The vertically shot video published last November shows no weapons, battlefield atrocities or even soldiers. But the sound of a patriotic Russian song reverberating through a church on Kyiv’s famous Lavra monastery grounds seemed to open a new front in Ukraine’s war with Russia.
The church belongs to the Ukrainian Orthodox Church (UOC) – which, despite the name, has traditionally been loyal to the Russian Orthodox Church, and whose current leader Patriarch Kiril has openly supported Moscow’s brutal invasion. Splitting with Kiril, the leadership of the UOC denounced Russia’s attack, and last May, declared its independence from Russia.
In a sermon days after the split, Patriarch Kiril said he was praying that “no temporary external obstacles will ever destroy the spiritual unity of our people.”
Days after the video surfaced, masked members of the Ukrainian Security Service (SBU) conducted a raid on the Lavra – officially, to prevent it being used for “hiding sabotage and reconnaissance groups” or “storing weapons.”
By December, a handful of church leaders had been sanctioned, and dozens more churches across the country were raided by the SBU – though the searches turned up little more than a few Russian passports, symbols and books.
“There was no mention in the findings of weapons or saboteurs. What they said they found was printed matter, documents, which are not prohibited under Ukrainian law,” UOC Bishop Metropolitan Klyment told CNN in an interview.
There is plenty of gray area, however. In a statement the Security Service of Ukraine (SBU) told CNN that it’s not illegal to store Russian propaganda, but it is to distribute it. “If such literature is in the library of the diocese or on the shelves of a church shop, it is obvious that it is intended for mass distribution,” the statement read.
It insisted that the raids on the Ukrainian Orthodox Church “are aimed exclusively at national security issues. This is not a matter of religion.” Vladimir Legoyda, a spokesperson for the Russian Orthodox Church, however, slammed the searches as an “act of intimidation.”
Professor Viktor Yelenskyi, Ukraine’s newly appointed religious freedom watchdog, said that for more than 30 years the UOC leadership has been “poisoning people with the ideas of the Russian world.” He defended the SBU’s raids, comparing them to the crackdown on Islamic extremism after 9/11. “Ukraine is still a safe haven for religious freedom.”
Yet, at the end of 2022, the government declined to renew the church’s lease on its massive, central Lavra cathedral and turned over the keys to the similarly named, but completely separate Orthodox Church of Ukraine (OCU). The rival OCU celebrated Orthodox Christmas (on January 7) mass there for the first time this year.
Speaking outside the church on Christmas Day, Alla, who declined to give her last name, said, “I think it should’ve been done a long time ago.”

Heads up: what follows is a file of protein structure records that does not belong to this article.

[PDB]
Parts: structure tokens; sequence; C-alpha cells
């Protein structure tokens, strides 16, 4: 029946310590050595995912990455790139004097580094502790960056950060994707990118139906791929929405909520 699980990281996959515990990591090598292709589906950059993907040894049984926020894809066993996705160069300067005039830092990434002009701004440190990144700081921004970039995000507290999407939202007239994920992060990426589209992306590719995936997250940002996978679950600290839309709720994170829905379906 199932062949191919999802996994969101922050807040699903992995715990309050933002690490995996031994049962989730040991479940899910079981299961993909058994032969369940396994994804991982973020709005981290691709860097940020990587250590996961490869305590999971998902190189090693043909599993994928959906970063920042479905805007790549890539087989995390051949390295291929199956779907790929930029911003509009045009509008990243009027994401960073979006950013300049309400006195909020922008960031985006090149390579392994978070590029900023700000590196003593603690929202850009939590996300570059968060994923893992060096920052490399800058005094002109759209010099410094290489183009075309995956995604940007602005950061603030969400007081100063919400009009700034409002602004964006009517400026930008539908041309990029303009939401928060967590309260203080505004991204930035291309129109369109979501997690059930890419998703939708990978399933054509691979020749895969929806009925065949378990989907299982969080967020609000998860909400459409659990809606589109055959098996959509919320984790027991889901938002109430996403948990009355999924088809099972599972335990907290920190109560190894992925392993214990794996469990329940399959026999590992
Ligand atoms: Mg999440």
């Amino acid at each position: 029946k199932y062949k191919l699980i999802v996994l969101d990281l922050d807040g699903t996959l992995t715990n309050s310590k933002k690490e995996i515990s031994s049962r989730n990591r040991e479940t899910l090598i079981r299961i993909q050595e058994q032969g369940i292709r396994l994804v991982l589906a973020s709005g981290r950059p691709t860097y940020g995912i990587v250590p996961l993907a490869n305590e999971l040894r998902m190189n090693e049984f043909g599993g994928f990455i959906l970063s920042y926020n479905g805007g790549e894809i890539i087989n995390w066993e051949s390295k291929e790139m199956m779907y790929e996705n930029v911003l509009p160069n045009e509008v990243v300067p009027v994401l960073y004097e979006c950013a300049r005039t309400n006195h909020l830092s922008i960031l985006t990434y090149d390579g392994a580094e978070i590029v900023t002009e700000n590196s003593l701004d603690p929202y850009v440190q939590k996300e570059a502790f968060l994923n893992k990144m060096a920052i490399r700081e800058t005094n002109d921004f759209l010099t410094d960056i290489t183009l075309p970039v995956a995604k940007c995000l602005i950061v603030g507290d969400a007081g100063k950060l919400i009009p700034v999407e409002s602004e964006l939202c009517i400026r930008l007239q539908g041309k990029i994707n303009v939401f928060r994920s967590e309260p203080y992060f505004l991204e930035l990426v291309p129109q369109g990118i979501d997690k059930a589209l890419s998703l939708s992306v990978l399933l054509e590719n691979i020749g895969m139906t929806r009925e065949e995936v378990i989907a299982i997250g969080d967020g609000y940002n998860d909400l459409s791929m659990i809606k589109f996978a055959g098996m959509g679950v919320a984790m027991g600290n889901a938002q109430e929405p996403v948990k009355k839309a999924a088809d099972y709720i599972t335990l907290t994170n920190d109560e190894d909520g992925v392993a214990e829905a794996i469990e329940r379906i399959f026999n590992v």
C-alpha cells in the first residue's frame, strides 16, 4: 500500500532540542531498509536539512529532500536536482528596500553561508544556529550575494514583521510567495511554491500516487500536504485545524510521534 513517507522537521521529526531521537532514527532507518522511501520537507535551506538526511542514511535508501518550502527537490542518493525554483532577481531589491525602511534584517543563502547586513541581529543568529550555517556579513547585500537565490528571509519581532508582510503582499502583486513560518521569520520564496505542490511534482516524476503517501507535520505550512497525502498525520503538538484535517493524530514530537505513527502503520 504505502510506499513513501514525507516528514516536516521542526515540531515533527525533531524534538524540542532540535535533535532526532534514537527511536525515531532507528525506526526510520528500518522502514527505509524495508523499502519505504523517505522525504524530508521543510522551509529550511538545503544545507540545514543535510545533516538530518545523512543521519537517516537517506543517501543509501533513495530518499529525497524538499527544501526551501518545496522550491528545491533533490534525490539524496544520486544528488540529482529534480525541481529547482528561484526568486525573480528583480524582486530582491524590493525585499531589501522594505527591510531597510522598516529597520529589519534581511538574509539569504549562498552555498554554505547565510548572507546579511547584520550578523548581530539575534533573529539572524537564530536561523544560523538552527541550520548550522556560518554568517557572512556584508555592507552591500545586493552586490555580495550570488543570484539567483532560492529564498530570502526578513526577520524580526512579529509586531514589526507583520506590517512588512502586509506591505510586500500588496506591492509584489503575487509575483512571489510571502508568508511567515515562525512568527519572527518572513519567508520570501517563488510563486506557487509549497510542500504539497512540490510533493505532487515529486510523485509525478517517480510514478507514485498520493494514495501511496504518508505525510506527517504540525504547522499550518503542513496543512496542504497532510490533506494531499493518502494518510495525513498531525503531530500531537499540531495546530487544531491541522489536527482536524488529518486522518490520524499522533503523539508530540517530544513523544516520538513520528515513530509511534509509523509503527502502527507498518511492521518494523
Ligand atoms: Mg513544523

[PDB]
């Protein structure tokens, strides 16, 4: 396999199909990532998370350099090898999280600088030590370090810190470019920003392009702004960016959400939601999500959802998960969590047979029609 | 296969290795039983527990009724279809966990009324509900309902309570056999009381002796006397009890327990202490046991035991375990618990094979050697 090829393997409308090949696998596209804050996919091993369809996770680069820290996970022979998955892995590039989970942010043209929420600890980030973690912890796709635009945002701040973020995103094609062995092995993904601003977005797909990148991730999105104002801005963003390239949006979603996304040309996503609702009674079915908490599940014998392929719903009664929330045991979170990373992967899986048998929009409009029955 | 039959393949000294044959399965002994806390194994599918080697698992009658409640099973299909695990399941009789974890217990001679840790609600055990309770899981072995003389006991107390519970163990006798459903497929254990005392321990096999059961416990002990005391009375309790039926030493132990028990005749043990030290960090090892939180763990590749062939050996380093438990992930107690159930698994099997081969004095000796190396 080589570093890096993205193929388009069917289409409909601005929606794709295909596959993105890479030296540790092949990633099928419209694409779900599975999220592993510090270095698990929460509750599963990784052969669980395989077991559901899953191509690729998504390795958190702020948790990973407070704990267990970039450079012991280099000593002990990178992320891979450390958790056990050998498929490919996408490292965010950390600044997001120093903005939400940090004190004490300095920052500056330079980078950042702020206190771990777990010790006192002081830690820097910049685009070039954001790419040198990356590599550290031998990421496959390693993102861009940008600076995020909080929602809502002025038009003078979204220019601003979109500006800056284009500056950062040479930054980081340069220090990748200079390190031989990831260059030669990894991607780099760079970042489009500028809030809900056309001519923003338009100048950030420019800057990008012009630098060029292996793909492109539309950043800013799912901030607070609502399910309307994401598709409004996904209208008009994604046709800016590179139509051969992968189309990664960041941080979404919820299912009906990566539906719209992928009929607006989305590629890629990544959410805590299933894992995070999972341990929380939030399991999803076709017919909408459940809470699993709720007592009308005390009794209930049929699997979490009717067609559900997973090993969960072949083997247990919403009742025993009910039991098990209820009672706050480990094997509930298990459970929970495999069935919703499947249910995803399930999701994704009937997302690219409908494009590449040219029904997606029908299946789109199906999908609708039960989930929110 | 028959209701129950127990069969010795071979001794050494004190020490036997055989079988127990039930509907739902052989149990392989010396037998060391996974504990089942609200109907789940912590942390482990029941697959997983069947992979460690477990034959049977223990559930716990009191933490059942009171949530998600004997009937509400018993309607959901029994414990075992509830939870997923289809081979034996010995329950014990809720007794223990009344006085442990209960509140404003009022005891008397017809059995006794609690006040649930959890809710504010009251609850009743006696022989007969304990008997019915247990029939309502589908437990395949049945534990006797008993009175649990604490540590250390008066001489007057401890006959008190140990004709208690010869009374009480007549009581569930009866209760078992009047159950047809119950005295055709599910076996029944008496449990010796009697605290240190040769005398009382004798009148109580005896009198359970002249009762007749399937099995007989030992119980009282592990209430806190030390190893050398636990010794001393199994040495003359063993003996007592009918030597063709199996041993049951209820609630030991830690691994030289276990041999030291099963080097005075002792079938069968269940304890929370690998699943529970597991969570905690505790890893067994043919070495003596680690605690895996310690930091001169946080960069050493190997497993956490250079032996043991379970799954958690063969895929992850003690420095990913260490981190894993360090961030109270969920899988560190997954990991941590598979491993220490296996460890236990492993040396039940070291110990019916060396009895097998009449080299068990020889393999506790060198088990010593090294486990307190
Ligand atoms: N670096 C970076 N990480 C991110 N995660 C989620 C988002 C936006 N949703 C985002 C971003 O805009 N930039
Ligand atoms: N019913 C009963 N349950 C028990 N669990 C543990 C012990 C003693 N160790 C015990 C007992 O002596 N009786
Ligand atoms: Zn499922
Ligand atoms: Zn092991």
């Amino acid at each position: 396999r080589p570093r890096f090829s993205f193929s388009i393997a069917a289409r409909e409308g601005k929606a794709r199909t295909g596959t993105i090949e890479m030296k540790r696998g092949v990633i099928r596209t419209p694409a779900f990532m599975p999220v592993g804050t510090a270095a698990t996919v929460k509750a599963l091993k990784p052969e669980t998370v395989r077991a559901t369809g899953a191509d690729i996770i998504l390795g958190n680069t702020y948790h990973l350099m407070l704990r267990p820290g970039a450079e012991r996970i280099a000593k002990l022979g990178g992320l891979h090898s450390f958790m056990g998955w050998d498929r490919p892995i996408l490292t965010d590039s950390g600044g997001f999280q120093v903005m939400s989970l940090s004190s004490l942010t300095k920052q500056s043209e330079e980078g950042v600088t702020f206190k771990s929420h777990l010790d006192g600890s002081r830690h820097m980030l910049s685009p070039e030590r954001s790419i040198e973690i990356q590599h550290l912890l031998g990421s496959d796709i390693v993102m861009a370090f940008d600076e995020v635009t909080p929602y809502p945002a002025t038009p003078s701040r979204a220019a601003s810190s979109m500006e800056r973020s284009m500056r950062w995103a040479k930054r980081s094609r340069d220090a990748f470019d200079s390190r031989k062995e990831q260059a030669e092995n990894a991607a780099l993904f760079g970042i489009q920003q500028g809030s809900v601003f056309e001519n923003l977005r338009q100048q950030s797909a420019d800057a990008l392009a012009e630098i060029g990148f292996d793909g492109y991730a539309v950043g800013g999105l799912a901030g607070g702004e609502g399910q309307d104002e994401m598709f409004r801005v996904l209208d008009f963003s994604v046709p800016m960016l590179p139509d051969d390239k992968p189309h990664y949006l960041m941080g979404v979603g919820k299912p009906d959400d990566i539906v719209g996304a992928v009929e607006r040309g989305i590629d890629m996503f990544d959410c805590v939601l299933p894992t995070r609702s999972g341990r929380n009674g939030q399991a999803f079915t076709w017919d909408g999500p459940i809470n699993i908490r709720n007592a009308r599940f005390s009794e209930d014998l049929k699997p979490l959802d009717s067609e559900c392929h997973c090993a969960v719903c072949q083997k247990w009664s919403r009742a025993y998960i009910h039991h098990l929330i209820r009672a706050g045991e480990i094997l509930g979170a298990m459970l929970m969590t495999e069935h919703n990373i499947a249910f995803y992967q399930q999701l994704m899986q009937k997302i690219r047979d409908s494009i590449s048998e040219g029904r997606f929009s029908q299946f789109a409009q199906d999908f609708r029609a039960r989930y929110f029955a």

“We’ve been tolerating this [UOC] evil and closing our eyes as we thought we should be tolerant, but the war brought it all to surface.”
The Ukrainian Orthodox Church held this year’s Christmas mass at a smaller church down just steps from the cathedral. Kyrylo Serheyev, a student at the lavra seminary, said this year especially, he’s praying for Ukrainian troops. And despite government sanctions and scrutiny of his church, he insists “our patriotism is not becoming less.”
Viktoria Vinnyk said she was sad not to have mass in the central cathedral this year. Though she speaks Russian, she’s never been to Russia.
“I hope for better in my country. And I hope that the situation will change,” she said.
The cathedral isn’t the only holy site to change hands. Outside Kyiv, in the village of Vita Poshtova, a small church has sat perched on a hillside above the frozen lake since the Soviet era. It’s the only one in the village. In September the congregation voted to convert the church from UOC to the independent OCU. Parishioner Olha Mazurets says she was uncomfortable with any connection to Russia.
“It’s a matter of identity and self-preservation. We must identify our enemy too,” she told CNN.
Father Pavlo Mityaev, the newly appointed priest says before war, “people didn’t pay attention to whether it was a Ukrainian or Russian-speaking church, they were coming to God. But when the war started, everything changed.”
According to Klyment, up to 400 of the UOC’s 12,000 churches in Ukraine have converted to the OCU since the war began.
The security services says that since the full-scale invasion began, 19 church clergy have been charged and five have been convicted.
In December, UOC priest Andriy Pavlenko was sentenced to 12 years for passing information about Ukrainian battlefield positions in the Donbas to the Russians. A week later, he was sent to Russia as part of a prisoner exchange.
Klyment acknowledges that priest’s guilt but dismisses other cases – like the Vinnytsia priest indicted just this week for disseminating pro-Russian propaganda – as hollow accusations. He thinks the wider church is being unfairly tarnished.
“Members of the Ukrainian Orthodox … are citizens of Ukraine, and sometimes among the best citizens of Ukraine, proving their patriotism with their own lives,” he said referring to UOC members fighting on the front lines.
In his nightly address on December 1, President Volodymyr Zelensky indicated he was prepared to go beyond raids – proposing a law to ban churches with “centers of influence” in Russia from operating in Ukraine – all in the name of “spiritual independence.”
“We will never allow anyone to build an empire inside the Ukrainian soul,” he said.
But Klyment believes that law would merely push his church underground.
“What else do you call persecution if not this?” he asked.